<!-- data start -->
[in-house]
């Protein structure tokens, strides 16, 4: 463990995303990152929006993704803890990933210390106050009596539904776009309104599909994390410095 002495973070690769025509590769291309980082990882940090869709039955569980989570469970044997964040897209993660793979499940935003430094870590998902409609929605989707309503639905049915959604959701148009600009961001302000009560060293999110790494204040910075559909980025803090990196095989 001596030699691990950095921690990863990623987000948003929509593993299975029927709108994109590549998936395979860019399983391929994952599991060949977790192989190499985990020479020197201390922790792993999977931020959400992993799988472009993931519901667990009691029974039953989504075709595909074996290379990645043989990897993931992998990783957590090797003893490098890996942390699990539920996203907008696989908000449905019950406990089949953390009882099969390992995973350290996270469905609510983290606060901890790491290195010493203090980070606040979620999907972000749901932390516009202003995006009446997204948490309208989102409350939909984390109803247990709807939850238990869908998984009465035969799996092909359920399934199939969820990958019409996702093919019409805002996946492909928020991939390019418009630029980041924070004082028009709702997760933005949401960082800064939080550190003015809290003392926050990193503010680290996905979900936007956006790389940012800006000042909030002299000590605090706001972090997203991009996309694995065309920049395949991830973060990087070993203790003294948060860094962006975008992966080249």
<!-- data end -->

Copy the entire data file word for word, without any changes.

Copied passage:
[in-house]
């Protein structure tokens, strides 16, 4: 463990995303990152929006993704803890990933210390106050009596539904776009309104599909994390410095 002495973070690769025509590769291309980082990882940090869709039955569980989570469970044997964040897209993660793979499940935003430094870590998902409609929605989707309503639905049915959604959701148009600009961001302000009560060293999110790494204040910075559909980025803090990196095989 001596030699691990950095921690990863990623987000948003929509593993299975029927709108994109590549998936395979860019399983391929994952599991060949977790192989190499985990020479020197201390922790792993999977931020959400992993799988472009993931519901667990009691029974039953989504075709595909074996290379990645043989990897993931992998990783957590090797003893490098890996942390699990539920996203907008696989908000449905019950406990089949953390009882099969390992995973350290996270469905609510983290606060901890790491290195010493203090980070606040979620999907972000749901932390516009202003995006009446997204948490309208989102409350939909984390109803247990709807939850238990869908998984009465035969799996092909359920399934199939969820990958019409996702093919019409805002996946492909928020991939390019418009630029980041924070004082028009709702997760933005949401960082800064939080550190003015809290003392926050990193503010680290996905979900936007956006790389940012800006000042909030002299000590605090706001972090997203991009996309694995065309920049395949991830973060990087070993203790003294948060860094962006975008992966080249």